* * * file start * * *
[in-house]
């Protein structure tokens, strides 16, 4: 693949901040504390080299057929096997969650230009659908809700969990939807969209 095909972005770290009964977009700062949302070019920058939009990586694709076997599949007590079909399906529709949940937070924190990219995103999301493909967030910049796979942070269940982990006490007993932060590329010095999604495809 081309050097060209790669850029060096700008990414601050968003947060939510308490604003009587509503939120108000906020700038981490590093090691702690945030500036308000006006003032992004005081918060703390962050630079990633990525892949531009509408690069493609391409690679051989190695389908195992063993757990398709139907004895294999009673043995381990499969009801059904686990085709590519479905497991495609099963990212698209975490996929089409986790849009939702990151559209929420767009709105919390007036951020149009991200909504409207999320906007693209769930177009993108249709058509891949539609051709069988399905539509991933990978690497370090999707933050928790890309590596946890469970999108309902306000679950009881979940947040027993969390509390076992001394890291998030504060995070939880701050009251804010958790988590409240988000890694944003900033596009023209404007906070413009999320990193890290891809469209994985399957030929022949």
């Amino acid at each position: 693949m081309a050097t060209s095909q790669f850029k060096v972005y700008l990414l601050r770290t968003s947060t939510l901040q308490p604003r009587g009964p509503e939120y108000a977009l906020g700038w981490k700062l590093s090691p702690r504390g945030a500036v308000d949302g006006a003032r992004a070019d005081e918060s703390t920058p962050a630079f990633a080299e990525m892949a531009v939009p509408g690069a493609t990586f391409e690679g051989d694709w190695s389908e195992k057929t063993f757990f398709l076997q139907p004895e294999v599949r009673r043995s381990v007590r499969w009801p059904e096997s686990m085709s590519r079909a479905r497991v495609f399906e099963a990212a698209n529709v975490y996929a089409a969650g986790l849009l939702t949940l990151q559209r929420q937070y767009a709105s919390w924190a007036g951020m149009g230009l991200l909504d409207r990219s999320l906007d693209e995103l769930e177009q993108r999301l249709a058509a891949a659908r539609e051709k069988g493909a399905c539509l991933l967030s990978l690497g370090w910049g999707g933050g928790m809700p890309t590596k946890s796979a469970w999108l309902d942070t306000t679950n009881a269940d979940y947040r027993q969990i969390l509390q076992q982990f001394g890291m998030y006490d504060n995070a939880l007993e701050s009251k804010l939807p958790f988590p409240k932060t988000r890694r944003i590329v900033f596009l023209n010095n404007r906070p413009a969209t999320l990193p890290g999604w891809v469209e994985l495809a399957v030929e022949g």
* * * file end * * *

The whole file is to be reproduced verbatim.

[in-house]
């Protein structure tokens, strides 16, 4: 693949901040504390080299057929096997969650230009659908809700969990939807969209 095909972005770290009964977009700062949302070019920058939009990586694709076997599949007590079909399906529709949940937070924190990219995103999301493909967030910049796979942070269940982990006490007993932060590329010095999604495809 081309050097060209790669850029060096700008990414601050968003947060939510308490604003009587509503939120108000906020700038981490590093090691702690945030500036308000006006003032992004005081918060703390962050630079990633990525892949531009509408690069493609391409690679051989190695389908195992063993757990398709139907004895294999009673043995381990499969009801059904686990085709590519479905497991495609099963990212698209975490996929089409986790849009939702990151559209929420767009709105919390007036951020149009991200909504409207999320906007693209769930177009993108249709058509891949539609051709069988399905539509991933990978690497370090999707933050928790890309590596946890469970999108309902306000679950009881979940947040027993969390509390076992001394890291998030504060995070939880701050009251804010958790988590409240988000890694944003900033596009023209404007906070413009999320990193890290891809469209994985399957030929022949």
């Amino acid at each position: 693949m081309a050097t060209s095909q790669f850029k060096v972005y700008l990414l601050r770290t968003s947060t939510l901040q308490p604003r009587g009964p509503e939120y108000a977009l906020g700038w981490k700062l590093s090691p702690r504390g945030a500036v308000d949302g006006a003032r992004a070019d005081e918060s703390t920058p962050a630079f990633a080299e990525m892949a531009v939009p509408g690069a493609t990586f391409e690679g051989d694709w190695s389908e195992k057929t063993f757990f398709l076997q139907p004895e294999v599949r009673r043995s381990v007590r499969w009801p059904e096997s686990m085709s590519r079909a479905r497991v495609f399906e099963a990212a698209n529709v975490y996929a089409a969650g986790l849009l939702t949940l990151q559209r929420q937070y767009a709105s919390w924190a007036g951020m149009g230009l991200l909504d409207r990219s999320l906007d693209e995103l769930e177009q993108r999301l249709a058509a891949a659908r539609e051709k069988g493909a399905c539509l991933l967030s990978l690497g370090w910049g999707g933050g928790m809700p890309t590596k946890s796979a469970w999108l309902d942070t306000t679950n009881a269940d979940y947040r027993q969990i969390l509390q076992q982990f001394g890291m998030y006490d504060n995070a939880l007993e701050s009251k804010l939807p958790f988590p409240k932060t988000r890694r944003i590329v900033f596009l023209n010095n404007r906070p413009a969209t999320l990193p890290g999604w891809v469209e994985l495809a399957v030929e022949g």